It’s Time for Banks To Put Their Chips On the Table

One suspect player can ruin a poker game.

The Federal Reserve injected $480 billion domestically and globally last week and it doubled the dose this Monday, injecting more than $900 billion in one single day. That makes for almost twice the $700 billion rescue package that Congress approved with so much discussion last week.

Yet banks are still refusing to lend to each other, and when they do lend they charge a record-high risk premium — which more than cancels out any Fed rate reductions. At the same time, banks have absorbed about $1.5 trillion in cash from the Fed, more than twice the most likely loss in the mortgage markets (about $600 billion). It now seems that they will absorb as much cash as the Fed decides to throw at them.

What we are witnessing is what economists call a rise in the liquidity preference, which was the main factor leading to the Great Depression. By a rise in the liquidity preference we mean that investors aim to increase the share of liquid instruments in their total assets. For the banks it means they want to liquidate loans and transfer the proceeds to very liquid instruments, such as Treasury Bills.

This migration depresses the economy by reducing credit. In these circumstances, the solution is not to keep on throwing money at the banks, which are inclined to hoard it not lend it. Rather, what is needed is stopping the skyrocketing increase in their liquidity preference and then lowering it. Doing that requires writing off the losses now lodged in the financial system as soon as possible.

A simple analogy will help illustrate this point. Imagine that you are playing poker with 10 people and that you learn that a minority of them is broke and would not pay you if they lose. You don’t know, however, who the ones are who won’t pay. In this environment, the risk of losing would be too high even if you know that most of the players are perfectly sound financially and would pay up if they lose.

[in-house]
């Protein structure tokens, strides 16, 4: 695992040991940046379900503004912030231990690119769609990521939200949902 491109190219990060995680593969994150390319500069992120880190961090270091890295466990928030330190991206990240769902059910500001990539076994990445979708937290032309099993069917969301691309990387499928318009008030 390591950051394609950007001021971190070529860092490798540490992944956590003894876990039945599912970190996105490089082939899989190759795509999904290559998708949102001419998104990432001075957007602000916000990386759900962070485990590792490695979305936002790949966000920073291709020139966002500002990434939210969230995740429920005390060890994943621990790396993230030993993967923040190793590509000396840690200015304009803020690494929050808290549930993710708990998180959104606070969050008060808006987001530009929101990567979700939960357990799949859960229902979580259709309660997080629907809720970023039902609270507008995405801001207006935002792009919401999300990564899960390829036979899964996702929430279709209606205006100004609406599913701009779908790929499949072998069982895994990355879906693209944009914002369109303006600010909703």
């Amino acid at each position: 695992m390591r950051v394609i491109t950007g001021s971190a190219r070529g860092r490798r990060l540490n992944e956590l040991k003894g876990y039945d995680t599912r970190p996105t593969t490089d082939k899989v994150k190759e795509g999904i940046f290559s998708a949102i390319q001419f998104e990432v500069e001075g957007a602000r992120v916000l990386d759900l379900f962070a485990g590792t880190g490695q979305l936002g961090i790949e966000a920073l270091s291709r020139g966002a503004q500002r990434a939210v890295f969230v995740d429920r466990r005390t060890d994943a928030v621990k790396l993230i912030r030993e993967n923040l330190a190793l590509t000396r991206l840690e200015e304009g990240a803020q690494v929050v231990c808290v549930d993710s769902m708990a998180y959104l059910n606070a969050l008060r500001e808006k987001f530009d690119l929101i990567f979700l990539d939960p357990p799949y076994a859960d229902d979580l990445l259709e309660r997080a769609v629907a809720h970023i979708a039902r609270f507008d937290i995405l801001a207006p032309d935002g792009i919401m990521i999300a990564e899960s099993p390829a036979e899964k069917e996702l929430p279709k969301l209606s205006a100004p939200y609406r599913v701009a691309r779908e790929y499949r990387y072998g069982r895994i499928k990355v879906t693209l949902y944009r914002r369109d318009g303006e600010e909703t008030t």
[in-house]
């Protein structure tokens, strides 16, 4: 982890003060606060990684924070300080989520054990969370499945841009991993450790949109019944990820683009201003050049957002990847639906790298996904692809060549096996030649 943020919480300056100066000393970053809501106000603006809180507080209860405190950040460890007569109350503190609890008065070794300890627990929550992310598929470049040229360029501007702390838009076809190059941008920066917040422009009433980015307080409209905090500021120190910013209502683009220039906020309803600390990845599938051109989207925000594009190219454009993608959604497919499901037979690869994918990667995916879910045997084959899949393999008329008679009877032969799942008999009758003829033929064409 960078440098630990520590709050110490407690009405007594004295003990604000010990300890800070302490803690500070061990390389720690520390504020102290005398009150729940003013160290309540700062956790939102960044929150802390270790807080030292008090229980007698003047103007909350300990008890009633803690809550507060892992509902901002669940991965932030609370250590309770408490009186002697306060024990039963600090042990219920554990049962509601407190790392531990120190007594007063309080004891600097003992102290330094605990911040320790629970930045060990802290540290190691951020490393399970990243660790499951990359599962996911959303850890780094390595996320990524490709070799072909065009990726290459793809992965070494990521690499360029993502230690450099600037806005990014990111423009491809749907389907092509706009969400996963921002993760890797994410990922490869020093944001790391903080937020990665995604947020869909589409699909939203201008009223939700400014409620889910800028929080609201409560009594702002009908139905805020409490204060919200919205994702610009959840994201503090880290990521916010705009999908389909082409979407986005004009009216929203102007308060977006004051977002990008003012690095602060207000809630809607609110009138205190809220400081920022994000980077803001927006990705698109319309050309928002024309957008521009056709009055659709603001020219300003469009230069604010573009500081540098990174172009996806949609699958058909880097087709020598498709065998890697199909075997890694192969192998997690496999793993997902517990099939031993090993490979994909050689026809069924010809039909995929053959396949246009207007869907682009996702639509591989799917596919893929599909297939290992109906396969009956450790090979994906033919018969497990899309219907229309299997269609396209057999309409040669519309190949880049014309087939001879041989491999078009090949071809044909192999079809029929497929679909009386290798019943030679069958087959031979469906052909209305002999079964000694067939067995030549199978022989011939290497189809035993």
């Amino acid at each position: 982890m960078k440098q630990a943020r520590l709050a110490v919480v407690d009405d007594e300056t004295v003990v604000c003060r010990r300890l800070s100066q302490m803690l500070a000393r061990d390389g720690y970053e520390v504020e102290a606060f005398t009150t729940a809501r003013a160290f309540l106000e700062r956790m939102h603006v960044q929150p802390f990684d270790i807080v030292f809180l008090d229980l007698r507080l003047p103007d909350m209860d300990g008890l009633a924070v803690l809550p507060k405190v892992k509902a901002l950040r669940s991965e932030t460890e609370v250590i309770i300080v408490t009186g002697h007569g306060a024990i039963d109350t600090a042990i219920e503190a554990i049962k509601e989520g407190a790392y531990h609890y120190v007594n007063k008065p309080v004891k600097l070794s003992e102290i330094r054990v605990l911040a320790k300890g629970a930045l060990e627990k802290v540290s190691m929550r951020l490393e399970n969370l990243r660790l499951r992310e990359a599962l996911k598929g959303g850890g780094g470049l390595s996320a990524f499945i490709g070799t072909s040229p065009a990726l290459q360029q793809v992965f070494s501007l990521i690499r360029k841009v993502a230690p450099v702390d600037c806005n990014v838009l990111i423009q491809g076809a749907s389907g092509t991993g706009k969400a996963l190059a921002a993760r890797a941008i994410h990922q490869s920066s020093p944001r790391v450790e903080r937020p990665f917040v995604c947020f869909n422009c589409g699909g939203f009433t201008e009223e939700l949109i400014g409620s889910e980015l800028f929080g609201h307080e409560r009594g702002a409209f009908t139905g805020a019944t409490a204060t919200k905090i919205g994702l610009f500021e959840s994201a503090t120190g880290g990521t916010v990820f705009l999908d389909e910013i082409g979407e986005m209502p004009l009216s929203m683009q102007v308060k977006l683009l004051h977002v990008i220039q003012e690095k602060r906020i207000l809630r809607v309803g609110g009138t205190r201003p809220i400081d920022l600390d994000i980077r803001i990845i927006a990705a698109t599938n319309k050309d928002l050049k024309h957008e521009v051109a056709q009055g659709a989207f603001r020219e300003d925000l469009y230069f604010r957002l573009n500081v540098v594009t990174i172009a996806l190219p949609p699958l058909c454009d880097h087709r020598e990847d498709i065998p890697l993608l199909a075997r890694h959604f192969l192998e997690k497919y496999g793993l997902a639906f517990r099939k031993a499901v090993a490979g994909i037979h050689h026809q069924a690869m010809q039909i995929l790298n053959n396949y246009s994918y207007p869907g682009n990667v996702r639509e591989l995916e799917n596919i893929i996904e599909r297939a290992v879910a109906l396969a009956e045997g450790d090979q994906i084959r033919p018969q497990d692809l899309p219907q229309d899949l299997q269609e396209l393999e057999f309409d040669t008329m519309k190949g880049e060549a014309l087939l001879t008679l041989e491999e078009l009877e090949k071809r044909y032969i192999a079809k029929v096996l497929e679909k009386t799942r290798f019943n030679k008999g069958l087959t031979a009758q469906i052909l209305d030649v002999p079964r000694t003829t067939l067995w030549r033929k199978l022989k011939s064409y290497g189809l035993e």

In this environment, any rational card player would stop making bets until the true solvency position of each player is revealed and the bankrupt ones are expelled from the game. Having insolvent players sitting at the table spoils the game.

This is what is happening in the banking system — only worse, because in poker you would only fail to collect the pot if you played with an insolvent player, while in the banking system you would lose your bets if you lend to an insolvent bank. Liquidity preference will not subside until the losses are made explicit, written off and absorbed.

To achieve this you simply let the illiquid borrowers and their financiers go bankrupt. This is how financial crises were solved in the 19th century. The method was expensive because commercial banks are central to the operation of the payments system and their uncontrolled failure can cause enormous damage to the economy.

Yet the alternative, continuing to play poker with failed players, also causes enormous damage. This is because the resources that could be used to spur economic recovery are not allocated due to lack of information. Worse still, resources are taken from the efficient to keep insolvent banks and companies operating.

The government must allow bank losses to come to the surface. The $700 billion rescue fund can be used for this purpose — absorbing the losses and weeding out the failed players. How do we accomplish this? By forcing the failed commercial banks to write off their losses then asking the owners to compensate for the losses with new capital. If they don’t do it, the government takes over and recapitalizes the banks by purchasing the bad loans at their nominal value (as if they had not been written off). This no longer benefits the previous owners, who have already abandoned the table. The government then sells the banks, making a loss equal to the write-offs.

The $700 billion rescue fund will more than cover this approach. The fund should not be used to hide the losses in the accounts of the financial system by pretending that the government will recover all of them, as is the case now. This will only prolong the paralysis of the world economy, and ruin an otherwise winnable poker game.

Mr. Hinds, a financial consultant and former finance minister of El Salvador, is the author of “Playing Monopoly with the Devil: Dollarization and Domestic Currencies in Developing Countries” (Yale University Press, 2006).

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